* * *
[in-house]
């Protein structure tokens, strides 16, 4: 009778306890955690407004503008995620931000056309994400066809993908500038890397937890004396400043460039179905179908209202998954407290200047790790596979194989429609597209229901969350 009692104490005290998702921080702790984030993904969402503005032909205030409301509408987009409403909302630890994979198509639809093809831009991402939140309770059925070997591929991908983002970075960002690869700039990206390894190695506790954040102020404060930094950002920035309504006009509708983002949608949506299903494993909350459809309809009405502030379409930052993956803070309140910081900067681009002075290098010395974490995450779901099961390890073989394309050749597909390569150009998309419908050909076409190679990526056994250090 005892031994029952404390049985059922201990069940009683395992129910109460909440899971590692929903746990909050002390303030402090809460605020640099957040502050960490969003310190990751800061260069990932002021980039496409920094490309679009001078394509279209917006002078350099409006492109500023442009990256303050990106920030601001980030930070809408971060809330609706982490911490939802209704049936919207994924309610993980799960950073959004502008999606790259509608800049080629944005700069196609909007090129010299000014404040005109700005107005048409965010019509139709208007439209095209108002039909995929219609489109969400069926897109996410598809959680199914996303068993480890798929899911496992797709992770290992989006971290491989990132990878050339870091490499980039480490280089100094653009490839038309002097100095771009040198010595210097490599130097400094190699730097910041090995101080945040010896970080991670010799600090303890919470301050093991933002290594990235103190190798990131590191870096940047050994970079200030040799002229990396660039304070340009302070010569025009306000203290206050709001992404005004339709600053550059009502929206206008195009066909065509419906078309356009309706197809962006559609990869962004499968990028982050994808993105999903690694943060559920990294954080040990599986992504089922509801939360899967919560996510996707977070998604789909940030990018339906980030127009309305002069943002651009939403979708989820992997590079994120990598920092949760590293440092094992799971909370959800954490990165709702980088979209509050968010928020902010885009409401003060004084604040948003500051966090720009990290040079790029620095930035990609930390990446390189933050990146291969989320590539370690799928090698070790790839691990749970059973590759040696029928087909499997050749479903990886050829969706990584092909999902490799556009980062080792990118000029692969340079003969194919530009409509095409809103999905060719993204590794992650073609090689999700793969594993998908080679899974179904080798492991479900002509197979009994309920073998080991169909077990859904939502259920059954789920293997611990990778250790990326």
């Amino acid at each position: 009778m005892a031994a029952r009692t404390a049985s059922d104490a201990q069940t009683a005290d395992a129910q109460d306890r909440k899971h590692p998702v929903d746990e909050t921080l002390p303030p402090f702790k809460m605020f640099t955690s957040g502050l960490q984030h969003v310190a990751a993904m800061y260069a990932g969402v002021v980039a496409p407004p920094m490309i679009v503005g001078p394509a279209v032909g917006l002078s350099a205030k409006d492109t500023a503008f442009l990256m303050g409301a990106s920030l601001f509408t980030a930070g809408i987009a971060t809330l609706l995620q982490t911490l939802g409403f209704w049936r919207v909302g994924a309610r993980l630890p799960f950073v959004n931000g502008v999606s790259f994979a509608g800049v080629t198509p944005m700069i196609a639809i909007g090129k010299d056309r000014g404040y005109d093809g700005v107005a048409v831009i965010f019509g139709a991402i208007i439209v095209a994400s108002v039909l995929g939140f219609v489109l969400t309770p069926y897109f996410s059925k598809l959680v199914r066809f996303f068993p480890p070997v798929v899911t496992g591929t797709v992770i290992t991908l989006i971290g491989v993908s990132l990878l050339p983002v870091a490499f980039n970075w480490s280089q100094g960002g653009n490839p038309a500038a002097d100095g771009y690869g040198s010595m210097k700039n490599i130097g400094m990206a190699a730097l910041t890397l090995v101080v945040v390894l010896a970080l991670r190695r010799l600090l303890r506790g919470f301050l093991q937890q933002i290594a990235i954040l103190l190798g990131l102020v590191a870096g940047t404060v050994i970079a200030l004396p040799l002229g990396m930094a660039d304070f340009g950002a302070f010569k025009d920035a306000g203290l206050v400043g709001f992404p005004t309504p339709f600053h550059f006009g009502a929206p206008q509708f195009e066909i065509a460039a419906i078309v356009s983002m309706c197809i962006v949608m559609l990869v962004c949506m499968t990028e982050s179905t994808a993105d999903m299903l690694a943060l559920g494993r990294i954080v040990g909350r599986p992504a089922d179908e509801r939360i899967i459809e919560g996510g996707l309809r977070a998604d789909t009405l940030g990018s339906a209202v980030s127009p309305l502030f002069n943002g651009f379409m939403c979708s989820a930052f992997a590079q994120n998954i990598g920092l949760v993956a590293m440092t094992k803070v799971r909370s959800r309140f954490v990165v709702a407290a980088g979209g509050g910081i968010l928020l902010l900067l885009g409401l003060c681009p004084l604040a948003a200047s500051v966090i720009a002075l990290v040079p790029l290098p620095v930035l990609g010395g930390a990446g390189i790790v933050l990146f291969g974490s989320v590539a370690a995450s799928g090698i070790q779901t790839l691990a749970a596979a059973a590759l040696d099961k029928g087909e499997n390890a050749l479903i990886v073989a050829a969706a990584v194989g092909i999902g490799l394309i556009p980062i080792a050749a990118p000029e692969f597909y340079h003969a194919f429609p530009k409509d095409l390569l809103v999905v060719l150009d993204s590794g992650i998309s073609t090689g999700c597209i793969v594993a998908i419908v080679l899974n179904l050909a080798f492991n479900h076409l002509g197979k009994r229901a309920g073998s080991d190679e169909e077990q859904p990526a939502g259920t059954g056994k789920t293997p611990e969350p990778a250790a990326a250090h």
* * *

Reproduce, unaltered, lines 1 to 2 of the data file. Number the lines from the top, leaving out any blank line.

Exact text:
[in-house]
């Protein structure tokens, strides 16, 4: 009778306890955690407004503008995620931000056309994400066809993908500038890397937890004396400043460039179905179908209202998954407290200047790790596979194989429609597209229901969350 009692104490005290998702921080702790984030993904969402503005032909205030409301509408987009409403909302630890994979198509639809093809831009991402939140309770059925070997591929991908983002970075960002690869700039990206390894190695506790954040102020404060930094950002920035309504006009509708983002949608949506299903494993909350459809309809009405502030379409930052993956803070309140910081900067681009002075290098010395974490995450779901099961390890073989394309050749597909390569150009998309419908050909076409190679990526056994250090 005892031994029952404390049985059922201990069940009683395992129910109460909440899971590692929903746990909050002390303030402090809460605020640099957040502050960490969003310190990751800061260069990932002021980039496409920094490309679009001078394509279209917006002078350099409006492109500023442009990256303050990106920030601001980030930070809408971060809330609706982490911490939802209704049936919207994924309610993980799960950073959004502008999606790259509608800049080629944005700069196609909007090129010299000014404040005109700005107005048409965010019509139709208007439209095209108002039909995929219609489109969400069926897109996410598809959680199914996303068993480890798929899911496992797709992770290992989006971290491989990132990878050339870091490499980039480490280089100094653009490839038309002097100095771009040198010595210097490599130097400094190699730097910041090995101080945040010896970080991670010799600090303890919470301050093991933002290594990235103190190798990131590191870096940047050994970079200030040799002229990396660039304070340009302070010569025009306000203290206050709001992404005004339709600053550059009502929206206008195009066909065509419906078309356009309706197809962006559609990869962004499968990028982050994808993105999903690694943060559920990294954080040990599986992504089922509801939360899967919560996510996707977070998604789909940030990018339906980030127009309305002069943002651009939403979708989820992997590079994120990598920092949760590293440092094992799971909370959800954490990165709702980088979209509050968010928020902010885009409401003060004084604040948003500051966090720009990290040079790029620095930035990609930390990446390189933050990146291969989320590539370690799928090698070790790839691990749970059973590759040696029928087909499997050749479903990886050829969706990584092909999902490799556009980062080792990118000029692969340079003969194919530009409509095409809103999905060719993204590794992650073609090689999700793969594993998908080679899974179904080798492991479900002509197979009994309920073998080991169909077990859904939502259920059954789920293997611990990778250790990326």